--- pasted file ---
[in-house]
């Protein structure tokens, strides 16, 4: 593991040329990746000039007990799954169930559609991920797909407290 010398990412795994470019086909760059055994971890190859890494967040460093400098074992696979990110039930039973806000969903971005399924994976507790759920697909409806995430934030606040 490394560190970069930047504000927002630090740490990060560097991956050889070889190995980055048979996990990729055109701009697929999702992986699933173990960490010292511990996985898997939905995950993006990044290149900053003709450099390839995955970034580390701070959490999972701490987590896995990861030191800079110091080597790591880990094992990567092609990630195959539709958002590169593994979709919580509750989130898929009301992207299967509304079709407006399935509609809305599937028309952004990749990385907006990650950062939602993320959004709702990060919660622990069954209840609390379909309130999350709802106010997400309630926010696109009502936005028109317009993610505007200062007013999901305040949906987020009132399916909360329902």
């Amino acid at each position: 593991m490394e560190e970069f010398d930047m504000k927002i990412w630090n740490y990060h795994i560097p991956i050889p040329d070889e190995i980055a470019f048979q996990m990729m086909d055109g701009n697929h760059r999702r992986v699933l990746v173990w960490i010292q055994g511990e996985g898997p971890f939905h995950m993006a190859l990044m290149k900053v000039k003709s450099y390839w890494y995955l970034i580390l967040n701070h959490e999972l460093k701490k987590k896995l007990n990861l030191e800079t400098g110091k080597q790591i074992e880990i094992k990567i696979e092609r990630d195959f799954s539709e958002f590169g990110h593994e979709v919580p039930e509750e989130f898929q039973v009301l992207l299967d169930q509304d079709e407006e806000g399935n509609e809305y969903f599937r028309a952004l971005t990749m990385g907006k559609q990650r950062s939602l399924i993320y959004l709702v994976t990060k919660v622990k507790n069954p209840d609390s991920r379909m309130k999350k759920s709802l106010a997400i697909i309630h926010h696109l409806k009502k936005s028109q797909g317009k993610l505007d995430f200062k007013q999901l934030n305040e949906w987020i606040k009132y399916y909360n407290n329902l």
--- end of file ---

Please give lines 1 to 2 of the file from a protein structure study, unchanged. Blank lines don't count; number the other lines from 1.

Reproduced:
[in-house]
């Protein structure tokens, strides 16, 4: 593991040329990746000039007990799954169930559609991920797909407290 010398990412795994470019086909760059055994971890190859890494967040460093400098074992696979990110039930039973806000969903971005399924994976507790759920697909409806995430934030606040 490394560190970069930047504000927002630090740490990060560097991956050889070889190995980055048979996990990729055109701009697929999702992986699933173990960490010292511990996985898997939905995950993006990044290149900053003709450099390839995955970034580390701070959490999972701490987590896995990861030191800079110091080597790591880990094992990567092609990630195959539709958002590169593994979709919580509750989130898929009301992207299967509304079709407006399935509609809305599937028309952004990749990385907006990650950062939602993320959004709702990060919660622990069954209840609390379909309130999350709802106010997400309630926010696109009502936005028109317009993610505007200062007013999901305040949906987020009132399916909360329902």